As I am writing this blog post, my forefathers from past 14 generations, along with a school of “Pretatma”, the disappeared souls with desire for Earthy pleasure have been unleashed from the hell. The smokescreens shall appear in the alleys. This is their night. Are you prepared to treat them with the relish of 14 foliage, the “Chodyo Shaak” as Bengalis would say?
The whirl pool of local customs observed by Hindus in Indian subcontinent is a dramatic melange of Goddesses seeking revenge, demonstrating immense energy, to the extent of extreme wrath. Often they are worshiped by many school of devotees, namely Kapalikas and Tantriks, whose customs are often not in the line of simpleton citizens and looked at with fear. Well, rituals with human skull and fermented grape juice do have the potential to evoke fear. Cannot really blame.
I am recalling the days where Kalipuja festival meant we shall seek out to witness the Dakini and Yoginis, the Shakti consorts of Goddess Kali with awe as Dida will narrate the scariest of fables. How the Dakini shall tear up the fresh and only your teeth shall remain for identification. “Nomo Koro, bhalo kore nomo koro”, She used to advice. Ever since, dakini jogini is the reason why I will look forward for Kalipuja.
The end of Durgapuja and related melancholy get quickly replaced by Kalipuja, within a fortnight in Kolkata. The mother bird will try her level best to protect the babies, or the nest with tender eggs lest a festive rocket hits the tree. But the festival has to continue. With Patka, Dodoma thankfully getting replaced by soundless fireworks, we have successfully trodden on the path of being more sustainable. However, we have “miles to go.”
Andhak, the name generating from “Andha”, a blind, showed lust for his mother Durga, resulting in a fierce battle with Shiva. Each of his blood drop gave birth to a new Andhak, Raktabeej (the seed of blood). The weary mother invested all her energy in creating Kali, She started an unforeseen savage war. Her consorts were the Dakini and Yogini, the gory ones, almost gravediggers.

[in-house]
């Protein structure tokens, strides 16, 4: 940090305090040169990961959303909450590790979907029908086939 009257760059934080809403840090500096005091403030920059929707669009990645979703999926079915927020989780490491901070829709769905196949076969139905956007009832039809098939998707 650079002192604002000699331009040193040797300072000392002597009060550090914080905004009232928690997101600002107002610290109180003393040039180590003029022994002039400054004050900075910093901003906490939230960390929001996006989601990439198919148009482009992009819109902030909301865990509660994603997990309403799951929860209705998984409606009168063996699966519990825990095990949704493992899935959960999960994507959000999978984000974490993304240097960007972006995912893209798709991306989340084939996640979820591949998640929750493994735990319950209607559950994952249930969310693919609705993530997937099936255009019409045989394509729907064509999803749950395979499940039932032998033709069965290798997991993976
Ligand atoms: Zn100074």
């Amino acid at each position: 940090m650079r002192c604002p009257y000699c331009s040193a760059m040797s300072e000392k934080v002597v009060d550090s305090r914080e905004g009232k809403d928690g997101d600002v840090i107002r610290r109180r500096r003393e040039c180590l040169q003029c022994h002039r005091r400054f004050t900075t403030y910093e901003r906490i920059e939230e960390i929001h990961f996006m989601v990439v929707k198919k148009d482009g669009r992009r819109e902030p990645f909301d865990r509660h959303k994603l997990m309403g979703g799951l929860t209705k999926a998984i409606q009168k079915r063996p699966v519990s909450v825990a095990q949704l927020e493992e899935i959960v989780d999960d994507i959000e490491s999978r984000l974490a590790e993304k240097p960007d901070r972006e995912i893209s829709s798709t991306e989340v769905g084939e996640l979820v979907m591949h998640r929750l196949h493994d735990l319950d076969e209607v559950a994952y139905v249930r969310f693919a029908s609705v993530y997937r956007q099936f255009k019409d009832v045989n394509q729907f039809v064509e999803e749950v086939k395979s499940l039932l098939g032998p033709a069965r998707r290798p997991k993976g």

Dakini, Yogini, much like the goddess we worship, has largely become the girl next door for us. Almost every other Kali Mandap in Kolkata shall make you bump into one at the entrance. Dying has become just another way of living for them. Unlike the magnificent Dakinis of Khajuraho temple or that of the same from Orissa, they are very much local, in the way they dress, the food they savor, the marriage attire and every bit of detail. Somewhere between standing in front of them with nose drippings and wide eyes and holding Dida’s hand tighter, to missing the Dakinis to the extent of writing a blog post, I grew up.
I hear Kolkata’s Kumortuli has become a Dakini Yogini Avenue these days.The idols are all decked up and ready to be shipped across the globe. Amrita Gagan Chakraborty, a true blue North Kolkatan has sent across the pictures for your amusement. She is one among the many writers I adore. Read her blog and marvel!
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